The Pink Heals was started by retired fireman Dave Graybill, with its mission being to serve members of the surrounding communities with a message of love, hope and hugs while also raising awareness. Accompanied by ambulances and police cars, the Pink Heals infamous pink fire trucks travel around the communities to offer home visits, hugs and "personalized support at grass roots levels" to provide a boost for those who are suffering from illness and to show that they aren’t alone in their fight.
The group also uses the color pink to represent love and families, and doesn’t just focus on breast cancer but all illnesses and struggles that people endure — and that a community can support. “The Pink Heals Tour is about our community, our family, our neighbors and our leaders and how it will bring us back together to focus on one another,” Graybill said.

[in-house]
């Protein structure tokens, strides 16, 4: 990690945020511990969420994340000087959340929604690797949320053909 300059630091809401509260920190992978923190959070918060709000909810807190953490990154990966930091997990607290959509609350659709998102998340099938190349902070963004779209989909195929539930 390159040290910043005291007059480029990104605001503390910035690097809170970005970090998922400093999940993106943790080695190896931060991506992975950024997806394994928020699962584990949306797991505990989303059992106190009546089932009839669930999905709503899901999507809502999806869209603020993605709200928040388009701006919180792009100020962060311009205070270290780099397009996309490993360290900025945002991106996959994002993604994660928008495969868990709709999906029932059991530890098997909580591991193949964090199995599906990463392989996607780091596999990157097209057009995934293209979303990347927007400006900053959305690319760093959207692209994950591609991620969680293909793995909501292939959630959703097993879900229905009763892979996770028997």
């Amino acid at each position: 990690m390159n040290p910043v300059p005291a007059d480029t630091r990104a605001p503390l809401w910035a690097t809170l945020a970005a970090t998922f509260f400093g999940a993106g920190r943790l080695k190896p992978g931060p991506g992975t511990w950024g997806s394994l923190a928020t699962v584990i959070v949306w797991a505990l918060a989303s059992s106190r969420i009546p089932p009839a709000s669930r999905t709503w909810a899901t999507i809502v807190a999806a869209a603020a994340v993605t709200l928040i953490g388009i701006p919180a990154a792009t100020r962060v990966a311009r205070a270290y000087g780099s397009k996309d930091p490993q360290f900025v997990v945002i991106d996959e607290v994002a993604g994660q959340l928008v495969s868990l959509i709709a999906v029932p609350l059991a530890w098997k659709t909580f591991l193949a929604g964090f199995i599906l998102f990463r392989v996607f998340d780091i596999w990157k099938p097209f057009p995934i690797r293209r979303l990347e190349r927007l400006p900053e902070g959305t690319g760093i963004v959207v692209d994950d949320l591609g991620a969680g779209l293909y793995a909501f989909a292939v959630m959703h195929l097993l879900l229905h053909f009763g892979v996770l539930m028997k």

The Pink Heals operates on merchandise sales, gifts, local sponsorship and kind donations, making events like this one all the more important.
Muscatine residents who attend the open house event at the Merrill, 119 West Mississippi Drive, will have the opportunity to take pictures with as well as sign the Sauk Valley Chapter’s pink fire truck.
“We are excited to welcome the Pink Heals Sauk Valley Chapter to Muscatine,” said Lee Belfield, the general manager at the Merrill, who will be the one presenting the check to the Pink Heals during the event.
MUSCATINE – The gold rush of the Midwest did not involve gold, National Pearl Button Museum director Terry Eagle said. Instead it involved several kinds of bivalve mollusks used for food and for creating pearl buttons.
The waterborne creatures, commonly called mussels, were a source of food and one of the driving forces that led Muscatine to become the pearl button capital of the world. Now the same creatures may be the answer to common problems, such as polluted waterways. From 5 to 8 p.m. Thursday, Nov. 14, in the museum, Eagle and a panel of experts from the Iowa Department of Natural Resources and the Nature Conservancy will hold an educational event to teach the public how mussels play an important role in water quality and how Muscatine locals want to bring back mussels to the Mississippi River for conservation purposes. The event is free and open to the public.